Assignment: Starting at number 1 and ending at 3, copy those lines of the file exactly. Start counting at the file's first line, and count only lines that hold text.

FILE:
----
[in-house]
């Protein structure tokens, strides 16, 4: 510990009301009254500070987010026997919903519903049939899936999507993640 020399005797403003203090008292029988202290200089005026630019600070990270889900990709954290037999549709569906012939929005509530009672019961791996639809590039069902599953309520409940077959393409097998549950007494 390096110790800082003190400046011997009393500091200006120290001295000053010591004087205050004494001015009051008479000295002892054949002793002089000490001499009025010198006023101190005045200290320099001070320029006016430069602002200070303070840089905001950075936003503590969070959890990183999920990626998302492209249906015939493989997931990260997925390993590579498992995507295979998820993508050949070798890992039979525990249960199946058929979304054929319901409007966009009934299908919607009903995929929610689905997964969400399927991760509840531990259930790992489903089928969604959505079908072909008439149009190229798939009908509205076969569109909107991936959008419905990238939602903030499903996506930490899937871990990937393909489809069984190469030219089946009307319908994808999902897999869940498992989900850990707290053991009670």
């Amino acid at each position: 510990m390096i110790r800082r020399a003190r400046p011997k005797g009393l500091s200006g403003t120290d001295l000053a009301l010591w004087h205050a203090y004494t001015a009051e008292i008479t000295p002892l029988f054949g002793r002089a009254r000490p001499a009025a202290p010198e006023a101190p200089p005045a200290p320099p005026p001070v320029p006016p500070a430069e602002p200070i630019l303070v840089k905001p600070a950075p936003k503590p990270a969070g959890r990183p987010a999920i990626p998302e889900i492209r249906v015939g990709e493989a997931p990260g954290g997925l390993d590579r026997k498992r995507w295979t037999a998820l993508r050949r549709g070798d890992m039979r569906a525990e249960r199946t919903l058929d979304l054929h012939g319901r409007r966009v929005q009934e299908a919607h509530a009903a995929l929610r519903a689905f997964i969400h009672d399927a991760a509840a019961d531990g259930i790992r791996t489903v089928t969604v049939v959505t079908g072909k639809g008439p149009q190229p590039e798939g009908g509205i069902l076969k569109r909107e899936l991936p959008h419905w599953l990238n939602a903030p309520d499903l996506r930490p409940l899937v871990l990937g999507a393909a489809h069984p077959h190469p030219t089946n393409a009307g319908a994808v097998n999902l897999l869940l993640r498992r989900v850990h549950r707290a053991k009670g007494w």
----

[in-house]
């Protein structure tokens, strides 16, 4: 510990009301009254500070987010026997919903519903049939899936999507993640 020399005797403003203090008292029988202290200089005026630019600070990270889900990709954290037999549709569906012939929005509530009672019961791996639809590039069902599953309520409940077959393409097998549950007494 390096110790800082003190400046011997009393500091200006120290001295000053010591004087205050004494001015009051008479000295002892054949002793002089000490001499009025010198006023101190005045200290320099001070320029006016430069602002200070303070840089905001950075936003503590969070959890990183999920990626998302492209249906015939493989997931990260997925390993590579498992995507295979998820993508050949070798890992039979525990249960199946058929979304054929319901409007966009009934299908919607009903995929929610689905997964969400399927991760509840531990259930790992489903089928969604959505079908072909008439149009190229798939009908509205076969569109909107991936959008419905990238939602903030499903996506930490899937871990990937393909489809069984190469030219089946009307319908994808999902897999869940498992989900850990707290053991009670």
């Amino acid at each position: 510990m390096i110790r800082r020399a003190r400046p011997k005797g009393l500091s200006g403003t120290d001295l000053a009301l010591w004087h205050a203090y004494t001015a009051e008292i008479t000295p002892l029988f054949g002793r002089a009254r000490p001499a009025a202290p010198e006023a101190p200089p005045a200290p320099p005026p001070v320029p006016p500070a430069e602002p200070i630019l303070v840089k905001p600070a950075p936003k503590p990270a969070g959890r990183p987010a999920i990626p998302e889900i492209r249906v015939g990709e493989a997931p990260g954290g997925l390993d590579r026997k498992r995507w295979t037999a998820l993508r050949r549709g070798d890992m039979r569906a525990e249960r199946t919903l058929d979304l054929h012939g319901r409007r966009v929005q009934e299908a919607h509530a009903a995929l929610r519903a689905f997964i969400h009672d399927a991760a509840a019961d531990g259930i790992r791996t489903v089928t969604v049939v959505t079908g072909k639809g008439p149009q190229p590039e798939g009908g509205i069902l076969k569109r909107e899936l991936p959008h419905w599953l990238n939602a903030p309520d499903l996506r930490p409940l899937v871990l990937g999507a393909a489809h069984p077959h190469p030219t089946n393409a009307g319908a994808v097998n999902l897999l869940l993640r498992r989900v850990h549950r707290a053991k009670g007494w």